The use of the term for “any of various insects that damage books; spec. a maggot that is said to burrow through the paper and boards” appeared in the mid-17th century, according to OED citations.

As the dictionary explains, “A number of insects damage books in various ways, but the only ones that actually bore through the paper are the larvae of wood-boring beetles.”

The first Oxford example for “bookworm” used in reference to insects is from a satirical book about the manners of the English:

Book-worme is of all Creatures the longest lived.” From Ζωοτομ́iα; or, Observations on the Present Manners of the English (1654), by the Oxford scholar Richard Whitlock. (The title uses Greek letters to render the post-classical Latin zootomia, source of the English term “zootomy,” the study of the dissection or anatomy of animals.)

The negative sense of “bookworm” when used for people was undoubtedly reinforced by the figurative use of “worm” since Anglo-Saxon days for a contemptible person, a sense that first appeared in Old English in the Vespasian Psalter, an eighth-century illuminated manuscript:

“Ic soðlice eam wyrm & nales mon, edwit monna & aworpnes folces” (“I am truly a worm and not a man, the scorn of mankind and cast away by the people”). Psalm 21:7 in Vespasian, Psalm 22:6 in modern translations.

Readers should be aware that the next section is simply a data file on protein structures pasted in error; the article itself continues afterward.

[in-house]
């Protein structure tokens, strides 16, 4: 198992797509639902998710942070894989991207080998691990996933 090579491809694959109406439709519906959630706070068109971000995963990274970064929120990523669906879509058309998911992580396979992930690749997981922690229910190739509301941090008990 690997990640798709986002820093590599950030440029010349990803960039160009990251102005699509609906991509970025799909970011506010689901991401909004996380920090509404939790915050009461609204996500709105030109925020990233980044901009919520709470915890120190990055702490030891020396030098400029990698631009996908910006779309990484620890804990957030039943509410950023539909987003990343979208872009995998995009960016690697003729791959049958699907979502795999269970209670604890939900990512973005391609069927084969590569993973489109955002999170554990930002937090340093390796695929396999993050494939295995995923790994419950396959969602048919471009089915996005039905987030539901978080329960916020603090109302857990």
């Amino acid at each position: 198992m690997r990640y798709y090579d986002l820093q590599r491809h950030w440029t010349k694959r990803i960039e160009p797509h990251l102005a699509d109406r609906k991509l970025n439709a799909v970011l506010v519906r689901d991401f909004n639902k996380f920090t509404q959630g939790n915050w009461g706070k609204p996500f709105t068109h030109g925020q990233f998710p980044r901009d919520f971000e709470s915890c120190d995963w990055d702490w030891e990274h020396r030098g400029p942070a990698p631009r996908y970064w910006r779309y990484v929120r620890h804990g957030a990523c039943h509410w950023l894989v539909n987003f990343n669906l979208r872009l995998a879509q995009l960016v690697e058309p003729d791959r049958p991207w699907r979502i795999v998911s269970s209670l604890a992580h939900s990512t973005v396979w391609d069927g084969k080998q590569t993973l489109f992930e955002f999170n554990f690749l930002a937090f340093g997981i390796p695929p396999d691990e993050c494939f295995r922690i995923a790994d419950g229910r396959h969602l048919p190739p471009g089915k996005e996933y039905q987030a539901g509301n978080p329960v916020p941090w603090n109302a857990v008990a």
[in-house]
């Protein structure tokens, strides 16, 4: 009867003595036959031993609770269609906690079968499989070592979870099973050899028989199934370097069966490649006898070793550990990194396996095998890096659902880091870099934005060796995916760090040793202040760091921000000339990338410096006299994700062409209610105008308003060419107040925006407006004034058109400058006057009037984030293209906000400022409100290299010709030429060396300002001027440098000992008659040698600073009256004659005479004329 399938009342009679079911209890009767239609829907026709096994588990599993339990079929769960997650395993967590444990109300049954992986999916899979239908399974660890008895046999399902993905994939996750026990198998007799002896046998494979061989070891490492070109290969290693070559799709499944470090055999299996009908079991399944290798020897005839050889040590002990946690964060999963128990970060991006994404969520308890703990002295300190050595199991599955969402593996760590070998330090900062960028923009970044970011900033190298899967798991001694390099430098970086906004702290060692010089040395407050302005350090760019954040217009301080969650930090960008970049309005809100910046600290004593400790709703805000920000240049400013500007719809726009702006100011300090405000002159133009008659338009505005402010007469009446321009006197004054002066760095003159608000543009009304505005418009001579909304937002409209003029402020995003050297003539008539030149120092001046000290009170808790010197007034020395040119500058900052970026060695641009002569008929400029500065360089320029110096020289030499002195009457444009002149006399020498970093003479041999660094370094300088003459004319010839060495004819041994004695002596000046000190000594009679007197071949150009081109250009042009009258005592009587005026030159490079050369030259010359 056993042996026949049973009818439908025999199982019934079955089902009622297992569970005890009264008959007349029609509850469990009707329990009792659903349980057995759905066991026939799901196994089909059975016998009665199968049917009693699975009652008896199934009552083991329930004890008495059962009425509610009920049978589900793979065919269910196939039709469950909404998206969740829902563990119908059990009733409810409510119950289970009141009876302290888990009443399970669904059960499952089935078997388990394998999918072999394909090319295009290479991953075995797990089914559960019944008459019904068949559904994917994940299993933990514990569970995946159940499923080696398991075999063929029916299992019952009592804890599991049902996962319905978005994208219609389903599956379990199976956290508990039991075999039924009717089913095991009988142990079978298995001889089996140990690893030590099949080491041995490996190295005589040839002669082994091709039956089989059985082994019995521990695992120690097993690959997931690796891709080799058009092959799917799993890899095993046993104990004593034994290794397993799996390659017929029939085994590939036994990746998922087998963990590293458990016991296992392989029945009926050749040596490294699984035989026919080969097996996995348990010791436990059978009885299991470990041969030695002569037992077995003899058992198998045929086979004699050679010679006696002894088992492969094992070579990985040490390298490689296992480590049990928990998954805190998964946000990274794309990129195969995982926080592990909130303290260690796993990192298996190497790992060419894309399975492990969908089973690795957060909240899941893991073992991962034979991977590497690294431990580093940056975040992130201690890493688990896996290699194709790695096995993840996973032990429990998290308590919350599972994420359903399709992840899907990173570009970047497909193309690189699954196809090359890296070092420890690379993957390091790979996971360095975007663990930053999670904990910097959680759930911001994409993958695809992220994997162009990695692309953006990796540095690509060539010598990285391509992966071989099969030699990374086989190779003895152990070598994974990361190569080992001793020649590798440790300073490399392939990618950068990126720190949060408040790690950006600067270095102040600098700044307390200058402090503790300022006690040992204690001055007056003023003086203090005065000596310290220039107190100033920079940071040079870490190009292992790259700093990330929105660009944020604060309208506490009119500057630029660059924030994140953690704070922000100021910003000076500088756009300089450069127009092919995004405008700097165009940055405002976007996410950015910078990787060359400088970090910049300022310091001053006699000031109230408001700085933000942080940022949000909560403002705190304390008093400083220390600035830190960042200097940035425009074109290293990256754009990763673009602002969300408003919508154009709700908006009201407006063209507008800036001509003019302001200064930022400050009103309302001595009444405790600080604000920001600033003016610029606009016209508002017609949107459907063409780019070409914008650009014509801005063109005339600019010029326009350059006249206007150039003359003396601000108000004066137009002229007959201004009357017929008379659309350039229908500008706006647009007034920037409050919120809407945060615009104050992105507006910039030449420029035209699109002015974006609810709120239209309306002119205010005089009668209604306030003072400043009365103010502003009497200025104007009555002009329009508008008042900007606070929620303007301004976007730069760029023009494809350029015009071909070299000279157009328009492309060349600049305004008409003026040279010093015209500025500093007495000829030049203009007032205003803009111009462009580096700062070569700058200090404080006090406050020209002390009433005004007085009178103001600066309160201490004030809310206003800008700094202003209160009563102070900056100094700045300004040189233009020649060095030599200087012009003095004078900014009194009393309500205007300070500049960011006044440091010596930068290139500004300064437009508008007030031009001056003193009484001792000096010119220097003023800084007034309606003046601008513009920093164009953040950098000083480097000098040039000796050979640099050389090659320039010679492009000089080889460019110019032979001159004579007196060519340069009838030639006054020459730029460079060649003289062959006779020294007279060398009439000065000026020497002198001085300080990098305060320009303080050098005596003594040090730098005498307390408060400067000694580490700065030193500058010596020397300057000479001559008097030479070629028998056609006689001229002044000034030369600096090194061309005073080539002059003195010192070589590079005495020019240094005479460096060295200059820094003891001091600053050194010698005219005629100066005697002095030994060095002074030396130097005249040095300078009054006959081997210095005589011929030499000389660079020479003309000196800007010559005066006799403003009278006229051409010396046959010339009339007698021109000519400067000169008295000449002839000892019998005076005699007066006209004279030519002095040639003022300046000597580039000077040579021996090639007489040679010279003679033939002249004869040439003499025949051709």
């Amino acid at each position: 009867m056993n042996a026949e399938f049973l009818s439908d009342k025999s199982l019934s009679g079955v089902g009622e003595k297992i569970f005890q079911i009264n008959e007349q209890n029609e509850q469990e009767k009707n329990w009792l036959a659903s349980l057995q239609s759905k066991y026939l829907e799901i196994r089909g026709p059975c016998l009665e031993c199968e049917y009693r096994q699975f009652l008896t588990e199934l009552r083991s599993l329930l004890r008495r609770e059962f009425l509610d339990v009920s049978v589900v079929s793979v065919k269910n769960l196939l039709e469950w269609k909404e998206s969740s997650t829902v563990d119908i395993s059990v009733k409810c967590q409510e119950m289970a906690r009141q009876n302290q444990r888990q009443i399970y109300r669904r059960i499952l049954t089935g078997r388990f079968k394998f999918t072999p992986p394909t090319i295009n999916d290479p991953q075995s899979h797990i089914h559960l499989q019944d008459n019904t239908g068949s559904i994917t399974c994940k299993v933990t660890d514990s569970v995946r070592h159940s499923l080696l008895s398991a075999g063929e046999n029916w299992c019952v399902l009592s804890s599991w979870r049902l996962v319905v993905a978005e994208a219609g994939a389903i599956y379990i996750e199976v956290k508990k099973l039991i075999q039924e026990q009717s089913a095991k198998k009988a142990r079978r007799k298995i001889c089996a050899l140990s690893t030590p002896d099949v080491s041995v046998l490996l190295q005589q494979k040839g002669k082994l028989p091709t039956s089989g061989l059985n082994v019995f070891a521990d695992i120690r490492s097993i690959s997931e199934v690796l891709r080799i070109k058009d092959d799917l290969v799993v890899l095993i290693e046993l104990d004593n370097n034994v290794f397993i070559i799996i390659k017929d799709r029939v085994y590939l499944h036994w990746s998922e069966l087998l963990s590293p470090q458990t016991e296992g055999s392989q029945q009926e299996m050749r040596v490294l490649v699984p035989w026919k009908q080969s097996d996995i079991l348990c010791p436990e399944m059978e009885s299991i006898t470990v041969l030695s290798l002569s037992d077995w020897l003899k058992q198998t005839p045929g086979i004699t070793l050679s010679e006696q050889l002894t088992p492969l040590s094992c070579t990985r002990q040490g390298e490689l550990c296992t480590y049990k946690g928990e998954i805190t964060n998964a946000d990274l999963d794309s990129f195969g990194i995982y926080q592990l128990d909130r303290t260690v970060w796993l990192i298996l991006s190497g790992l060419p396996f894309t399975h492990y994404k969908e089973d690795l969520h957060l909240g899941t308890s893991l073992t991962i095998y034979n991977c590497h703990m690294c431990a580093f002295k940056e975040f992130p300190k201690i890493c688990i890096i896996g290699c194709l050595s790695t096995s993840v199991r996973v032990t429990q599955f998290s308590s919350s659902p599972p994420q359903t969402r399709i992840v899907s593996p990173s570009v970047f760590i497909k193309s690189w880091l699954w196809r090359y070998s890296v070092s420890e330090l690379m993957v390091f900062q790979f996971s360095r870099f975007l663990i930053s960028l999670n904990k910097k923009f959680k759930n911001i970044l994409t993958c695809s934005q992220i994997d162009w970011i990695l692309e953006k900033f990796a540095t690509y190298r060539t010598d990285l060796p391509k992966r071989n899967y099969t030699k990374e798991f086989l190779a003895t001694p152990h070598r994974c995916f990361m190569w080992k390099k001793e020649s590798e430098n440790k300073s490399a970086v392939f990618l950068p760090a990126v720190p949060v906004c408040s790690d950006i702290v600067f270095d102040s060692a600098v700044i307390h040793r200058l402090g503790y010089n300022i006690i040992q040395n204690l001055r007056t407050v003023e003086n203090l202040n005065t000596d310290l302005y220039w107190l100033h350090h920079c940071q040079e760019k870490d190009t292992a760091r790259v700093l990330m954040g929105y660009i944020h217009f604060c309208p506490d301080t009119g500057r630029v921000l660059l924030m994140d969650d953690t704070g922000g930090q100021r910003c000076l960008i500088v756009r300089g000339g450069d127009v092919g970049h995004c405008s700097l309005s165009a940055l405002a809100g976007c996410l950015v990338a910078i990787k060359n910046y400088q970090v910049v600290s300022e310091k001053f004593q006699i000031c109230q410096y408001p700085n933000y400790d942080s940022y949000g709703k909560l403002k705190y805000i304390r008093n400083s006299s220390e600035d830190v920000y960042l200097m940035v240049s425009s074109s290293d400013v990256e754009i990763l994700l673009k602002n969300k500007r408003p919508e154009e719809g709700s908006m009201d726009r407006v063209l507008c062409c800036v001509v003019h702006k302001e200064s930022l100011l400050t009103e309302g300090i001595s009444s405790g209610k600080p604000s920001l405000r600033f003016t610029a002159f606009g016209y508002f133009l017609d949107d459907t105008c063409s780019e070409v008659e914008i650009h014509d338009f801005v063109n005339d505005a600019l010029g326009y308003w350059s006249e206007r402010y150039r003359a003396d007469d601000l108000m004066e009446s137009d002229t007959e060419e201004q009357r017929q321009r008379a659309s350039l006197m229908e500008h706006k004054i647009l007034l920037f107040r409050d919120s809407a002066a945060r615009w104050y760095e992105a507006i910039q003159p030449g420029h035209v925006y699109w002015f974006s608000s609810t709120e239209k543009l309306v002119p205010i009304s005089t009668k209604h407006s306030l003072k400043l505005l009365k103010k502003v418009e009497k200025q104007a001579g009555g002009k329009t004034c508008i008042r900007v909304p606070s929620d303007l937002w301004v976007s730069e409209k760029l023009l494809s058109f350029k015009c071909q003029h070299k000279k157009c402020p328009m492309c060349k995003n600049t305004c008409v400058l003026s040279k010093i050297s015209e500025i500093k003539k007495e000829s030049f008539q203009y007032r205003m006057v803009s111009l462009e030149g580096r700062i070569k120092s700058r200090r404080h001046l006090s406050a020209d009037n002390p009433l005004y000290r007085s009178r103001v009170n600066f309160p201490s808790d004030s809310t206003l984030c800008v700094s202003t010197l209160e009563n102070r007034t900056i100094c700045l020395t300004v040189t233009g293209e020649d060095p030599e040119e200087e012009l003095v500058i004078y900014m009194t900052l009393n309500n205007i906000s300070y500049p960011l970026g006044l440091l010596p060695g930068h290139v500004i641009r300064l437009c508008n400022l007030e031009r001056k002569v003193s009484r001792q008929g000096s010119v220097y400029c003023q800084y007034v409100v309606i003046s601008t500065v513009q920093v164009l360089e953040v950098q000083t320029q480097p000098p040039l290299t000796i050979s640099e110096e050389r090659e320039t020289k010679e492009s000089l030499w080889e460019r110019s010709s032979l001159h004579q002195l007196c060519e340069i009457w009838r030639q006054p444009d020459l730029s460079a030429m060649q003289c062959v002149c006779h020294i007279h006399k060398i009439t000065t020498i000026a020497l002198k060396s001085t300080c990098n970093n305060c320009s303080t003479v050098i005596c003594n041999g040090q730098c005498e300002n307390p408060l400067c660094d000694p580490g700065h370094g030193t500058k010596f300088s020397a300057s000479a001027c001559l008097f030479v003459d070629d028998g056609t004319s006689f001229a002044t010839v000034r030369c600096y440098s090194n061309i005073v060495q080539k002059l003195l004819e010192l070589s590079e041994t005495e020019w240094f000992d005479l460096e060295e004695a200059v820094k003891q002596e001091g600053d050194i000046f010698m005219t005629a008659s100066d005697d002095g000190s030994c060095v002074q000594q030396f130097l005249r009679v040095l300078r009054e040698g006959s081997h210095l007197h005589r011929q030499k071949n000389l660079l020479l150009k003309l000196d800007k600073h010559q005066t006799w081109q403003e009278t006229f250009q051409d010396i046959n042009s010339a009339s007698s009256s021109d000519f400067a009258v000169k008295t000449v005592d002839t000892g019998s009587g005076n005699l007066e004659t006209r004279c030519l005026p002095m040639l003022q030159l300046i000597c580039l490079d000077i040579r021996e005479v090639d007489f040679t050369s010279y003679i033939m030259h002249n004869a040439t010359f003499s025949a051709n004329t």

In fact, for hundreds of years “bookworm” was usually a negative term, according to OED citations and our own searches of digitized writing.

In The Fountaine of Selfe-Loue; or, Cynthias Reuels (1601), a satirical play by Ben Jonson, Hedon says to Anaides: “Heart, was there ever so prosperous an invention thus unluckily perverted and spoiled, by a whoreson book-worm, a candle-waster?”

The poet Alexander Pope, in a 1717 letter to his friends Teresa and Martha Blount, describes his arrival at the University of Oxford: “I wanted nothing but a black Gown and a Salary, to be as meer a Bookworm as any there.”

In A Dictionary of the English Language (1755), Samuel Johnson cites Pope’s comment in defining “bookworm” as a “student too closely given to books; a reader without judgment.”

And in An American Dictionary of the English Language (1828), Noah Webster defines “bookworm” as a “student closely attached to books, or addicted to study; also, a reader without judgment.”

But today “bookworm” is generally a positive term., an online descendent of Noah Webster’s dictionary, defines it simply as “a person unusually devoted to reading and study.” Other standard dictionaries have similar definitions.

However, the negative usage still shows up on occasion, as in this comment by the novelist Jojo Moyes in an interview with The New York Times (Feb. 9, 2023):

“I was an only child and a voracious reader. My grandmother called me a bookworm, and it wasn’t a compliment, as my weekly visits to her were usually spent with my nose buried between the pages.”